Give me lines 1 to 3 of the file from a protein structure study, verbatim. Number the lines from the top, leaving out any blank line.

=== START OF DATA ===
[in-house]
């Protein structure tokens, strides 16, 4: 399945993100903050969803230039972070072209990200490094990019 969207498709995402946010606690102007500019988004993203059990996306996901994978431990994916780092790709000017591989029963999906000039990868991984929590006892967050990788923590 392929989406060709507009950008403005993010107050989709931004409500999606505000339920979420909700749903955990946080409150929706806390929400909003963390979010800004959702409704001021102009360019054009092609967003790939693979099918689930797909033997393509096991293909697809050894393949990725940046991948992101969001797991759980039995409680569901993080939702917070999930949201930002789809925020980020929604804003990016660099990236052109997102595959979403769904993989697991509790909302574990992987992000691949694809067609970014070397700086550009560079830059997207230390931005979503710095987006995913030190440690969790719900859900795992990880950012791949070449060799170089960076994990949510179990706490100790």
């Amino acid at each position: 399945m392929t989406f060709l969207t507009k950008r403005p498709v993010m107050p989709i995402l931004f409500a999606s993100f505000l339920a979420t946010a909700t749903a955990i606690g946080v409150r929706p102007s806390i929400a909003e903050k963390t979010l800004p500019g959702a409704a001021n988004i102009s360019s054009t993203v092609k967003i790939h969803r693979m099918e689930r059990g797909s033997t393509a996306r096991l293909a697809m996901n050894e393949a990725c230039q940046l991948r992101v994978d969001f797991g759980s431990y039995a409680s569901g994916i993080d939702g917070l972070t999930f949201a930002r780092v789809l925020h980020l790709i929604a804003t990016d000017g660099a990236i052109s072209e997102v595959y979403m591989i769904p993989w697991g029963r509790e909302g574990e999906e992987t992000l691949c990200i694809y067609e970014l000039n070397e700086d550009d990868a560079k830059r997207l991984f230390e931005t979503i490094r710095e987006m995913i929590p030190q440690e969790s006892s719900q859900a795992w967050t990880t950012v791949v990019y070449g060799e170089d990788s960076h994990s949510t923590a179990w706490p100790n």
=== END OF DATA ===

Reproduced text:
[in-house]
């Protein structure tokens, strides 16, 4: 399945993100903050969803230039972070072209990200490094990019 969207498709995402946010606690102007500019988004993203059990996306996901994978431990994916780092790709000017591989029963999906000039990868991984929590006892967050990788923590 392929989406060709507009950008403005993010107050989709931004409500999606505000339920979420909700749903955990946080409150929706806390929400909003963390979010800004959702409704001021102009360019054009092609967003790939693979099918689930797909033997393509096991293909697809050894393949990725940046991948992101969001797991759980039995409680569901993080939702917070999930949201930002789809925020980020929604804003990016660099990236052109997102595959979403769904993989697991509790909302574990992987992000691949694809067609970014070397700086550009560079830059997207230390931005979503710095987006995913030190440690969790719900859900795992990880950012791949070449060799170089960076994990949510179990706490100790």
């Amino acid at each position: 399945m392929t989406f060709l969207t507009k950008r403005p498709v993010m107050p989709i995402l931004f409500a999606s993100f505000l339920a979420t946010a909700t749903a955990i606690g946080v409150r929706p102007s806390i929400a909003e903050k963390t979010l800004p500019g959702a409704a001021n988004i102009s360019s054009t993203v092609k967003i790939h969803r693979m099918e689930r059990g797909s033997t393509a996306r096991l293909a697809m996901n050894e393949a990725c230039q940046l991948r992101v994978d969001f797991g759980s431990y039995a409680s569901g994916i993080d939702g917070l972070t999930f949201a930002r780092v789809l925020h980020l790709i929604a804003t990016d000017g660099a990236i052109s072209e997102v595959y979403m591989i769904p993989w697991g029963r509790e909302g574990e999906e992987t992000l691949c990200i694809y067609e970014l000039n070397e700086d550009d990868a560079k830059r997207l991984f230390e931005t979503i490094r710095e987006m995913i929590p030190q440690e969790s006892s719900q859900a795992w967050t990880t950012v791949v990019y070449g060799e170089d990788s960076h994990s949510t923590a179990w706490p100790n």